The New International Encyclopædia/Legitim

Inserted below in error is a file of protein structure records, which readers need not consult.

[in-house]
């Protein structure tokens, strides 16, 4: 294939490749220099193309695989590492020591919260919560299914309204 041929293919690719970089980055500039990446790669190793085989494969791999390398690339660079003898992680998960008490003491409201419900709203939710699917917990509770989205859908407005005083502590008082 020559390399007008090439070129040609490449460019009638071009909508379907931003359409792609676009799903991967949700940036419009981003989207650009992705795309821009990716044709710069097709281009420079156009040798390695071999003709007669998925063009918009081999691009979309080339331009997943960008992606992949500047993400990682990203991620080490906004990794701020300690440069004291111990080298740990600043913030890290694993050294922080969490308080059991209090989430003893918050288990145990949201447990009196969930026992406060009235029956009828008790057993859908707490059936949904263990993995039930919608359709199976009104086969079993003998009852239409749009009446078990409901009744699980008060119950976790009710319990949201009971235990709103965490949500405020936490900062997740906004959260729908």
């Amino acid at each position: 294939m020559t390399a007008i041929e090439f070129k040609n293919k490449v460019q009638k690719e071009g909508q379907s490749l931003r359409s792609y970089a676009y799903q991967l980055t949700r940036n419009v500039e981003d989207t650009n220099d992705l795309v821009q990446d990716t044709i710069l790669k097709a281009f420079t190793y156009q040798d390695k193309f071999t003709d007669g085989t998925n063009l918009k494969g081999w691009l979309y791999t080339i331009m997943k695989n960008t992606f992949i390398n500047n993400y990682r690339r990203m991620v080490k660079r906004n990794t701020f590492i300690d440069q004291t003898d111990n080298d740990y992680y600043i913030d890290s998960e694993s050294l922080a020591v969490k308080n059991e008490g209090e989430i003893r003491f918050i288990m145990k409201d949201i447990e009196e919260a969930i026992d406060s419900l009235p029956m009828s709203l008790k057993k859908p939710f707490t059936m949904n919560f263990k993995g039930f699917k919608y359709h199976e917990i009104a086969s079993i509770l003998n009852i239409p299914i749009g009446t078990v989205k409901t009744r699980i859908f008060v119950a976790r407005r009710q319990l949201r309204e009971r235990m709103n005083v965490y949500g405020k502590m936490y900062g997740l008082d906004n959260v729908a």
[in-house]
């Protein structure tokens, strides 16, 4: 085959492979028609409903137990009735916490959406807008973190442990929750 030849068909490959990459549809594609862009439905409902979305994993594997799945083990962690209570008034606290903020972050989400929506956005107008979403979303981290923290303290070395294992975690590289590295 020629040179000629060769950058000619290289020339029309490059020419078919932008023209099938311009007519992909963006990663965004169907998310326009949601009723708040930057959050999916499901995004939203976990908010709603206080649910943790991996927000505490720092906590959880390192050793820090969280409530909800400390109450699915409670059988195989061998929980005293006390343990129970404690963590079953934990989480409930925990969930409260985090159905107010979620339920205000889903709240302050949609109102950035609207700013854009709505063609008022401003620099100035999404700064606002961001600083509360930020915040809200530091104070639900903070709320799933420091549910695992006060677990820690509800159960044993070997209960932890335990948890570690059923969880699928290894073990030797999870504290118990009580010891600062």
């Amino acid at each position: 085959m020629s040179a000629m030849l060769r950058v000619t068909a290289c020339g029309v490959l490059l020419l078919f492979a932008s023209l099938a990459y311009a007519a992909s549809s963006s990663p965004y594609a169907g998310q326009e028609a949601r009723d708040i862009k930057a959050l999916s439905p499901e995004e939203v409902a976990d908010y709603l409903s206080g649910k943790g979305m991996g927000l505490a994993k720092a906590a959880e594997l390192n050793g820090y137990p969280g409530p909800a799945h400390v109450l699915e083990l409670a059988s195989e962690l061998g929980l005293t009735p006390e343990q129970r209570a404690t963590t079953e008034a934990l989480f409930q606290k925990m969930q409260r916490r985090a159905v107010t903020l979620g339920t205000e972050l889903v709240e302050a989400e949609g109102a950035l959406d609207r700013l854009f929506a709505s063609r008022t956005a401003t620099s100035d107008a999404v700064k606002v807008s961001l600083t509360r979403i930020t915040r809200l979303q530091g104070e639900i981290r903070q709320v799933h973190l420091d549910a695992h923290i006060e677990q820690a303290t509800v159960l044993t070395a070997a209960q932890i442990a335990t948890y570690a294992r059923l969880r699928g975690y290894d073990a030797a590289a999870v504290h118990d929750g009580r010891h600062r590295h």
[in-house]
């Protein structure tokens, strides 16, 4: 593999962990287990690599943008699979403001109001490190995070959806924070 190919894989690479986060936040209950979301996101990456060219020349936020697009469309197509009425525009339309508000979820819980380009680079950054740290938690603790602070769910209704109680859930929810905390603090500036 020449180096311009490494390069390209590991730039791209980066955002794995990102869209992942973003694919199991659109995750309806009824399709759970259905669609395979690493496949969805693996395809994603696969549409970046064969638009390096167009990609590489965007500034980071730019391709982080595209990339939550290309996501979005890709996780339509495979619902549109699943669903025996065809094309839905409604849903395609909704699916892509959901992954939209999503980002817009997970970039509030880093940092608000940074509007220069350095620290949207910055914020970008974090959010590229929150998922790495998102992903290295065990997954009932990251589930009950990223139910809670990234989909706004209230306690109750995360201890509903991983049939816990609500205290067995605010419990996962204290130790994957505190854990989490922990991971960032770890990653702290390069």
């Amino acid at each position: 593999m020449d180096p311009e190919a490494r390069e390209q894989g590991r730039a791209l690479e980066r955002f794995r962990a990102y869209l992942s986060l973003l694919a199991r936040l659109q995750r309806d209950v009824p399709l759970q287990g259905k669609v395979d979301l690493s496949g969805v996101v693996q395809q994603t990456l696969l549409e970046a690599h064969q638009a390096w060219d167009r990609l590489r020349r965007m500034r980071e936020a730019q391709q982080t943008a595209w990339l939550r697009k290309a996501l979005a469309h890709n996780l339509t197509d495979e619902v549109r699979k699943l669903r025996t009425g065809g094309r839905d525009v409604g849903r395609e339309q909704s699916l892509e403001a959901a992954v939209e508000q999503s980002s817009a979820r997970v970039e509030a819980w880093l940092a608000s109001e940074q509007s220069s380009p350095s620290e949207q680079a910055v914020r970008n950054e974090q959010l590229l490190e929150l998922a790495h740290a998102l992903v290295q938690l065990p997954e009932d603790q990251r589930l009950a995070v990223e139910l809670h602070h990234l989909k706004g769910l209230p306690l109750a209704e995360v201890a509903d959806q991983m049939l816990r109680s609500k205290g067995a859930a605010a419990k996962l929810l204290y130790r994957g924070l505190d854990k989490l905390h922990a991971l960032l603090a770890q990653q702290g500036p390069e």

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LEGITIM (Fr. légitime, from Lat. legitimus, lawful), or Bairn's Part. In Scotch law, the legal provision which a child is entitled to out of the movable or personal estate of the deceased father. In Scotland a father is not allowed wholly to disinherit his children. If a wife and children survive, the movable estate is divided into three equal parts, one of which is preserved to the children. If only children survive, and not the wife, then half the personal estate is legitim, the other half being called ‘dead's part,’ and being devisable by the father at his pleasure. Though a father may, in his lifetime, without any check from his children, squander his property, still he is not allowed on his deathbed to make gifts so as to lessen the fund which will supply legitim. The legitim is claimable by all the children who survive the father, but not by the issue of those children who have predeceased. It is immaterial what the age of the child may be, and whether married or not. Children claiming legitim must, however, give credit for any provision or advance made by the father out of his movable estate in his lifetime. All the children, though of different marriages, share equally in the legitim. The principle of the legitim does not exist at the common law, but it obtains in Louisiana and in all the modern States whose legal systems are derived from that of the civil law. See Inofficious Testament.